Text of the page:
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South Chicago, East Side

‘It Was Close, Really Close’: Survivors Of Fire That Displaced 100 Residents Tell Harrowing Escape Stories

“I started telling them to start tying sheets together," one resident said of his kids. "I’m going to have to lower them out the window to get them safe."

Firefighters battled a fire at a courtyard building in the 7900 block of South Phillips Avenue.
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SOUTH CHICAGO — Residents of an apartment building that went up in flames in South Chicago Friday morning lived to tell harrowing stories of barely escaping, including a man who said: “It was close, really close.”

Fire broke out in upper floors of the courtyard building in the 7900 block of South Phillips Avenue around 6:30 a.m. Friday. Several people, including a firefighter, were injured, but none of the injuries were considered life-threatening.

The cause of the fire is under investigation. Fire investigators reportedly consider it suspicious, based on evidence and witness accounts. 

More than 100 people were displaced in the fire. The Red Cross is caring for many of the people on the scene, and a makeshift center was being set up at Rainbow Beach Park.

“We’re in the process of setting up a reception center where people can get food, snacks and to give people a place to sit,” said Gerry Holmes, a Red Cross spokesman. “Food, water and shelter is the main thing right now. There will be health care professionals to help emotionally.”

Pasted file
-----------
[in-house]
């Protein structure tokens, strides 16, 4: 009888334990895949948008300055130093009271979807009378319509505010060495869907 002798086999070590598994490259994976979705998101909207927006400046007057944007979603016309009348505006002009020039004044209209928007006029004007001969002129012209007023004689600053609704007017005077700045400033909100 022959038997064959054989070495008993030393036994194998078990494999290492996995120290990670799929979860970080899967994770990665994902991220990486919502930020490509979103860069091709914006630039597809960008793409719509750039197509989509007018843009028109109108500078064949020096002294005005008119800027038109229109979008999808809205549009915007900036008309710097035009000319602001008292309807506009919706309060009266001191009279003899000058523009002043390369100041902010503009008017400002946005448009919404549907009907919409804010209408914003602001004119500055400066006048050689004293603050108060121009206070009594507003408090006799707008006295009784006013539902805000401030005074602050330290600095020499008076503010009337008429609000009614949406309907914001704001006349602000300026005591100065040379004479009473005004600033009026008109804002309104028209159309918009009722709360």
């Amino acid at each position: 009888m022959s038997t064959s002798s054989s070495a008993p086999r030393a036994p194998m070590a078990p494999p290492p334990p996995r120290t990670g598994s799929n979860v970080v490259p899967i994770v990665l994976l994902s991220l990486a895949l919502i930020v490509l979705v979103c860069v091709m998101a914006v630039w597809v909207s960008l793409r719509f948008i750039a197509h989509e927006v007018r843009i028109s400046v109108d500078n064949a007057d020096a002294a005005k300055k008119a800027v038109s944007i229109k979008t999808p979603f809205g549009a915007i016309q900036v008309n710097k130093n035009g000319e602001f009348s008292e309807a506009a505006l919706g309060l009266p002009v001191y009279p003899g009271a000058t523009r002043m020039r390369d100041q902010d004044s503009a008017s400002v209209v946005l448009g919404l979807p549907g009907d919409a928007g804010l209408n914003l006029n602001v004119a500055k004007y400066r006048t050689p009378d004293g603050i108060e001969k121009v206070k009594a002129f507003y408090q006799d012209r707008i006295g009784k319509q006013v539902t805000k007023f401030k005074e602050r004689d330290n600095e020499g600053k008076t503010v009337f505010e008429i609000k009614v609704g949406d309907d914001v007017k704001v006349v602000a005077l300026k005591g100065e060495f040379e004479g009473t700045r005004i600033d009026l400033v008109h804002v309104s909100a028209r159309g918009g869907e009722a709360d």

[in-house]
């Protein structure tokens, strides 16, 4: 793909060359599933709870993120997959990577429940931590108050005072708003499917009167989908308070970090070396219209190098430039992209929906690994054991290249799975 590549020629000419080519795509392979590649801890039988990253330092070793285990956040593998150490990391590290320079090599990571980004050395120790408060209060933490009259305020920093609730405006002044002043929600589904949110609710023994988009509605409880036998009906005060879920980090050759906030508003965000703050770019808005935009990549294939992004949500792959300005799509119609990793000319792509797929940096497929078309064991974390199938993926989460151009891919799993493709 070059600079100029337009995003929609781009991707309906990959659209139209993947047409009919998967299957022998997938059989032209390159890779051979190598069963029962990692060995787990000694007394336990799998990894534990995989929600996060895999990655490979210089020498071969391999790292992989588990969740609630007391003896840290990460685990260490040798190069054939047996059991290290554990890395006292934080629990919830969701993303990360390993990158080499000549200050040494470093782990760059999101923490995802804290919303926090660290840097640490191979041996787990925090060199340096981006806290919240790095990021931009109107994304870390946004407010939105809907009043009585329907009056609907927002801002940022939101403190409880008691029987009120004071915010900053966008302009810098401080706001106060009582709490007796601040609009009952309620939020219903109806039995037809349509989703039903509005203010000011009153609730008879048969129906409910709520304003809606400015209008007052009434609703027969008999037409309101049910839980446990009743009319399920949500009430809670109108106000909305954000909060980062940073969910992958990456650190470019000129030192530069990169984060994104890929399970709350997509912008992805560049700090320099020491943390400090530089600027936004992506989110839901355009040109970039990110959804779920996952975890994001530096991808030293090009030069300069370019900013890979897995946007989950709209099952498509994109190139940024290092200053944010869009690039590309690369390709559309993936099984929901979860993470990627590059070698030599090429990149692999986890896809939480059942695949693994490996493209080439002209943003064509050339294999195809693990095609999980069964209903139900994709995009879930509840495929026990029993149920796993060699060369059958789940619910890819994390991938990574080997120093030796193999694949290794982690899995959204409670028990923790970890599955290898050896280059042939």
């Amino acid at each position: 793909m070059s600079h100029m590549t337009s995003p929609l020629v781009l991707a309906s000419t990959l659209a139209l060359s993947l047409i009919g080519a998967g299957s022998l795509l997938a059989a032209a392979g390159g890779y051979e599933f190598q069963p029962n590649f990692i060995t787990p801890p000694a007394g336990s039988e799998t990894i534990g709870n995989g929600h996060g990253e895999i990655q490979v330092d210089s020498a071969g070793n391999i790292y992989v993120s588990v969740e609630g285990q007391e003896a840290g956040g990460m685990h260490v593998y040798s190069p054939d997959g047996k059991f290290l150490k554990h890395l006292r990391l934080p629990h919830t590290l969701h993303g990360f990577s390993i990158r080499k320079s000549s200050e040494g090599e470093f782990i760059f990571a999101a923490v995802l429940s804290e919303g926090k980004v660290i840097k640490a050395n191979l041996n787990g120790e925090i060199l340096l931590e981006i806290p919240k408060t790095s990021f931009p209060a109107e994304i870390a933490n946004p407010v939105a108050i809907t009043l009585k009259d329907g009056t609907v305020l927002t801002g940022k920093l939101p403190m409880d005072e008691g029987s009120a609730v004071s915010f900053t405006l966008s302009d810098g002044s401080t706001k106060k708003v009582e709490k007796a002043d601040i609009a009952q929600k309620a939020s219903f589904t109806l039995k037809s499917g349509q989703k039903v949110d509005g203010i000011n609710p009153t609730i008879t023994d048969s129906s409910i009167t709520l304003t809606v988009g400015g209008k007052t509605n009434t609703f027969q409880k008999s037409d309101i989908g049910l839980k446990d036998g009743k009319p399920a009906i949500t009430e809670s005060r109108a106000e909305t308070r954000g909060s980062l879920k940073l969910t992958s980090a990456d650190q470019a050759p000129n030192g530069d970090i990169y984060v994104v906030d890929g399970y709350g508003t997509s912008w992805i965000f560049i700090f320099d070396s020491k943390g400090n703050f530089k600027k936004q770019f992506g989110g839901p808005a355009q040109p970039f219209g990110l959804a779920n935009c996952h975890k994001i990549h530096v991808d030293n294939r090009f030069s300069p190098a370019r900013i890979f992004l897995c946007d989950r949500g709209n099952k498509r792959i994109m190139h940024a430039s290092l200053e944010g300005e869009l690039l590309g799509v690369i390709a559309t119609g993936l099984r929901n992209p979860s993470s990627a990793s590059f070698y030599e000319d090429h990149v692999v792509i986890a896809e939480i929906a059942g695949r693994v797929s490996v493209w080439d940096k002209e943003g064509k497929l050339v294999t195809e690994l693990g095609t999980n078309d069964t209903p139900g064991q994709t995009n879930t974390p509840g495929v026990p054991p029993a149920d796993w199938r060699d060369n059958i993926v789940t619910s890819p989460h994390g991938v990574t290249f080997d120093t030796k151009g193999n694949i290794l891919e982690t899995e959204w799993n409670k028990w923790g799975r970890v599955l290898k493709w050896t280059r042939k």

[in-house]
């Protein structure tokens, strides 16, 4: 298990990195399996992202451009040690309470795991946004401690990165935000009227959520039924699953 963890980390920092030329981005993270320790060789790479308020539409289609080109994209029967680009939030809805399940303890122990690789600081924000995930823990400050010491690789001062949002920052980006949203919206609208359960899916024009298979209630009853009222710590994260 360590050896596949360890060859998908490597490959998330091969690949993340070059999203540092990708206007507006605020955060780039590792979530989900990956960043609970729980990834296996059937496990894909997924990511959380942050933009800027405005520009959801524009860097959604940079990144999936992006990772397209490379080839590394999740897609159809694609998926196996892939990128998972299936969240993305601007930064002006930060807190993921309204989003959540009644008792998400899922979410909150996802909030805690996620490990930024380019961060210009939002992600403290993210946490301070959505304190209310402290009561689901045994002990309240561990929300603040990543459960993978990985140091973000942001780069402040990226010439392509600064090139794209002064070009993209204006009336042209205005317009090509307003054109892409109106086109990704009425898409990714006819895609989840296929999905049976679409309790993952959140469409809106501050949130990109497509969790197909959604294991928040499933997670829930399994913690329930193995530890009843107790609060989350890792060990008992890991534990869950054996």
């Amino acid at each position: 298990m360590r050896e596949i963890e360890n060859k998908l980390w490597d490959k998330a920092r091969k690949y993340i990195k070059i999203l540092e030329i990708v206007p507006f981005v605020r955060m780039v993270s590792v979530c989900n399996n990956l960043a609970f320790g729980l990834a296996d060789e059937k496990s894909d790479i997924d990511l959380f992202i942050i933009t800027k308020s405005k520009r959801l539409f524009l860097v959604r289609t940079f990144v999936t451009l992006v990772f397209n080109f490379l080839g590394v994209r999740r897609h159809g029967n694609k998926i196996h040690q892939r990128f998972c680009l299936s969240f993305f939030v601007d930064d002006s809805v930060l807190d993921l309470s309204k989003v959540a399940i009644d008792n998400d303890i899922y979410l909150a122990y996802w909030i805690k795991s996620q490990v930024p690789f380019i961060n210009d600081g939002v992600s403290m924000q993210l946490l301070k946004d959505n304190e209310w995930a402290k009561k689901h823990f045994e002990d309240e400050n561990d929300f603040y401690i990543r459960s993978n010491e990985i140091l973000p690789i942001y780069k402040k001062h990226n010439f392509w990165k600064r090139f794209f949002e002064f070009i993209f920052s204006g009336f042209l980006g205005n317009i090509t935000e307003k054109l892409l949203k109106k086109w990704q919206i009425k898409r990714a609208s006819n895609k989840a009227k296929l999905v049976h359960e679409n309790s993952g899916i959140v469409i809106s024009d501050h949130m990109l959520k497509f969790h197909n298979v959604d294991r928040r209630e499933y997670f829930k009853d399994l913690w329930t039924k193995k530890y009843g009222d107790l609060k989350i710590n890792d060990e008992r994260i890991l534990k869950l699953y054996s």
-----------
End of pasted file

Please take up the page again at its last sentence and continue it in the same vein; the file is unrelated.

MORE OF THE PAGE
Fred Smith III was asleep in his family’s second floor apartment when his wife woke him up.

She “said there’s smoke in the hallway and when I went to the hallway I saw that there was fire coming into the house,” Smith said. “I shut the door. I then started getting all of the kids together, getting them by the window because I see we are going to have to get them out through the window, we can’t get out of the front door.”

Credit: Lee Edwards/Block Club Chicago

“I started telling them to start tying sheets together. I’m going to have to lower them out the window to get them safe. Then I have a handicapped baby so I would have to do the same thing with her,” he said.

“Then the Fire Department came when I began to lower the first one down. Then when the ambulance came the Fire Department started helping everyone out of the window. Then we got safe.”

Demetrius Simpson was on the third floor of the building. He said he could hear smoke detectors blaring, but mostly heard other residents warning people of the blaze.

“Pretty much I was asleep and I heard someone screaming out that the building was on fire,” Simpson said. “My brother is in his room, I was in my room, we got up and saw that there was a fire and tried to get out.

“It was close, it really close,” he said. “By the time we were trying to get out and try to get some things together we tried going to the front room and our front room went up in flames and smoke and stuff.

“I tried to back out but I was stuck in the front room. I couldn’t see anything. I had to listen to my brother clapping and the sound of his voice to make my way back to my room and we had to climb down the fire ladder to get out of the building,” he said.

“I literally I could look out my window and look to the right and see the front room windows getting busted out by smoke and fire. It was a scary situation this morning.”

A “mayday” call was issued by a firefighter at one point during the blaze, indicating a firefighter could be missing or seriously injured in the blaze, but officials tweeted it was “now secure.”